Drive downvalley until you feel pretty again |

Drive downvalley until you feel pretty again

Roger Marolt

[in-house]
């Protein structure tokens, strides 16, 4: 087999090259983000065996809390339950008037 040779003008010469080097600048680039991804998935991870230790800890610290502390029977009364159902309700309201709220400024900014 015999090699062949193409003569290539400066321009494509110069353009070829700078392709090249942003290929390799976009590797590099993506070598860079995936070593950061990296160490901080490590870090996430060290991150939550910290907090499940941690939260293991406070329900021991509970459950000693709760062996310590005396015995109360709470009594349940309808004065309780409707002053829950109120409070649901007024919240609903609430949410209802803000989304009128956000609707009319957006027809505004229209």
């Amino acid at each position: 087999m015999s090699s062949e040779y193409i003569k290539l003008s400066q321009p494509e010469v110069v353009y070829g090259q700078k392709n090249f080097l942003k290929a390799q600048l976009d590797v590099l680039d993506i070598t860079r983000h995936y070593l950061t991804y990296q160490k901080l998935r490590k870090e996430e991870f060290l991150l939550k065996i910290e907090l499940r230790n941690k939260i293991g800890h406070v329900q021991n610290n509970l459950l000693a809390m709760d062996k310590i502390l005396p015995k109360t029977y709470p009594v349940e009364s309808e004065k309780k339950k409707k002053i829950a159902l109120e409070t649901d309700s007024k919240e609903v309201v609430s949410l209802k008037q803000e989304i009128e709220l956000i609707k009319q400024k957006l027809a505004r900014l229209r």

I have a friend who tells me that, on the frequent occasions when she is not feeling up to par in this town of beautiful people, she simply hops in the car and heads downvalley until she starts to feel pretty again. I think it’s one of my favorite local observations because nobody escapes unscathed.I thought about this on a recent westward trip, checking out the sights along the way while checking myself out in the rearview mirror hoping to find evidence of truth in her statement. I can’t say that I absolutely found it, but I saw a smile every time I glanced at my own face. I guess the valley technically ends somewhere on the northern shores of the Sea of Cortez, but for my purposes it ends in Grand Junction. The real world begins somewhere beyond that. For those who don’t frequent The Town That Time Forgot, after winding your way through the starkly magnificent DeBeque Canyon, I-70 suddenly spits you out on the edge of 1980 Middle America. Take the Clifton exit and within 10 minutes you’ll find yourself cruising down bustling North Avenue. This is Grand Junction’s main street, although the more peaceful Main Street, conjuring up Rockwellesque images of diners and family-owned hardware stores, is several blocks south. There is no shortage of automobiles in this town seemingly designed around them. But since there are a dozen ways to get anywhere, a rare engine it is that gets stuck idling in traffic. They have monster trucks and hot rods on their streets. With one toe tap on the accelerator at a stoplight, one of those engine’s guttural growls could fill an entire lot of Hummers with guzzler envy. But, rather than thoughts of global warming and oil shortages short-circuiting nerve endings in the cranial vortex, I conjure instead polished monuments to the optimism of America’s youth in the shapes of ’68 Firebird convertibles and 450 Hemi engines.These vehicles represent a pride that is the fruit of desire, saving, patience and confidence in the dexterity of one’s own hands. In a rebuilt 35-year-old car, any hint of instant gratification is covered over with Bondo and several layers of cherry red paint. Some of the cars are blatantly designed to make you stare, but you can’t not look at them. There is no harm in gawking, thus giving the owner the satisfaction that’s due. It’s not that type of competition.There’s a good, old-fashioned college in town. It’s not the kind that’s going to impress anyone on a resumé except when you meet the local kid who made the most of her folks’ money, studied hard, and had already made everyone proud of her on the day she was born.They have a real ballpark, too. They hold the Junior College World Series in it every year. It’s so nice that every kid who so much as sets his spikes in its rich, red clay feels like a pro. The locals are proud of that. On summer nights everybody is out looking around. If they’re not driving up and down North Avenue, they’re in the parking lots lining it, checking out motors, music and each other. It’s hot and everything is cool.This is not to give you the impression that I’m so naïve as to think all is perfect there. Lots of drugs move along the interstate. They have theft and burglary. They even get some bizarre murders now and then. What they have little of are crimes of excess and abundance rarely detected much less prosecuted in other parts of the world. Even the heinous side of Grand Junction is something you believe you can grab hold of and physically remove. Grand Junction has everything we don’t want. Its population is 10 times what ours is. It has an interstate on one side and a business loop on the other. The train stops there and Greyhound has a station downtown. At last count they have two Wal-Marts, a Super Target, Lowes, Home Depot, a convenience store on every corner across from a fast-food joint, a mall built from the blueprint used in every Midwest city from St. Cloud to Tuscaloosa in the 1960s, and enough strip malls, if put together, to make three dozen more. Yet, whenever I go there I get the feeling that I’m in a small town. It feels smaller than Aspen is. It’s a paradox that I can’t figure out. Maybe it’s that we try so hard to create a certain feel, to preserve our sense of community. Or, maybe by staying the same they have differentiated themselves.Most of our efforts have been of the preventive kind, a sort of urban homogenization process. We zone out this, we ordinance out that. Petitions are a surefire method to filter out everything else. We have created so many rules that I think we inadvertently approved one that makes the act of living illegal, or at least we are cautioned to do it so as not to offend someone. Which leads to the question, could I live in Grand Junction? Probably not. My roots are here. But, more than that even, over the years I have over-identified with the mountain lifestyle, particularly skiing. It’s part of my makeup and has squelched my enthusiasm to explore different places on a long-term basis. I imagine that like most everyone else, I consider myself to be on a higher spiritual plane, finding happiness in the nontemporal. But this admission that I couldn’t move to a place I find appealing confirms that I am hopelessly rooted in the material world of Aspen, Colorado, U.S.A., a piece of land – except for that I have absorbed so much of it into myself that my feet have become leaden and I too weak to lift them. Not that this recognition and admission is going to change anything. Besides, what if I did move there? I’m sure that many of my idealistic observations would be categorized as myth in short order. I see myself waking one morning to the sobriety of the mundane and succumbing to the newcomer’s temptation to shape the place into something that I am familiar with, even if it’s what I had hoped to escape. I wonder if I would change it more than it would change me. More so, would anyone be better off afterward? I’m nearly certain that I’ll never know. Maybe Grand Junction is like running into an old friend in an unexpected place. You talk about good things and recall events mostly from a perspective of the way you wanted them to be. After a brief encounter you go separate ways, filling in the blanks of each other’s lives in a way that makes you feel good. So, can a trip downvalley really make you prettier? The only thing I’m sure of is that the experience is more natural than Botox. Roger Marolt wonders if it’s all downvalley from here. Reach him at